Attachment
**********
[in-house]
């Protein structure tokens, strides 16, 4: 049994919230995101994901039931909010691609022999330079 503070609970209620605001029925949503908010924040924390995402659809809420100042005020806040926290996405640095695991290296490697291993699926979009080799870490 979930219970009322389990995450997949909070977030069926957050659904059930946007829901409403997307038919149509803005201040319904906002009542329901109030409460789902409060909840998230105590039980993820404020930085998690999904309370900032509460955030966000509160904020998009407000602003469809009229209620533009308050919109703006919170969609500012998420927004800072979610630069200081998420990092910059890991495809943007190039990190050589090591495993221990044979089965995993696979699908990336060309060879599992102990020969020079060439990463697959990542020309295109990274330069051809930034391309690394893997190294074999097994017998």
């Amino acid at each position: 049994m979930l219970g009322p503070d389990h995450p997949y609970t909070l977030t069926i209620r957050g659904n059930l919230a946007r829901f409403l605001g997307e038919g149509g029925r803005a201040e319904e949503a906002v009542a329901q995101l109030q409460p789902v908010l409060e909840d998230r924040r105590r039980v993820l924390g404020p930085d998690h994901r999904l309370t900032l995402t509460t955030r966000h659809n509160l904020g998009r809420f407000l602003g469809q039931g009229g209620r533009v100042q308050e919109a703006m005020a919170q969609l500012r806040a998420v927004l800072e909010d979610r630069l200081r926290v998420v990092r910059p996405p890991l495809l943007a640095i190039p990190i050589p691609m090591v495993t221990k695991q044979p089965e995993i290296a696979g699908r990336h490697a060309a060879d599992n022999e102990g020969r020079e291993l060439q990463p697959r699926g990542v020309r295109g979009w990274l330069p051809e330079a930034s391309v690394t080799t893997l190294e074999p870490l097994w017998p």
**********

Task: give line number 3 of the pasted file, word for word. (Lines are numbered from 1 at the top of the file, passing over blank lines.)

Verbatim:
């Amino acid at each position: 049994m979930l219970g009322p503070d389990h995450p997949y609970t909070l977030t069926i209620r957050g659904n059930l919230a946007r829901f409403l605001g997307e038919g149509g029925r803005a201040e319904e949503a906002v009542a329901q995101l109030q409460p789902v908010l409060e909840d998230r924040r105590r039980v993820l924390g404020p930085d998690h994901r999904l309370t900032l995402t509460t955030r966000h659809n509160l904020g998009r809420f407000l602003g469809q039931g009229g209620r533009v100042q308050e919109a703006m005020a919170q969609l500012r806040a998420v927004l800072e909010d979610r630069l200081r926290v998420v990092r910059p996405p890991l495809l943007a640095i190039p990190i050589p691609m090591v495993t221990k695991q044979p089965e995993i290296a696979g699908r990336h490697a060309a060879d599992n022999e102990g020969r020079e291993l060439q990463p697959r699926g990542v020309r295109g979009w990274l330069p051809e330079a930034s391309v690394t080799t893997l190294e074999p870490l097994w017998p």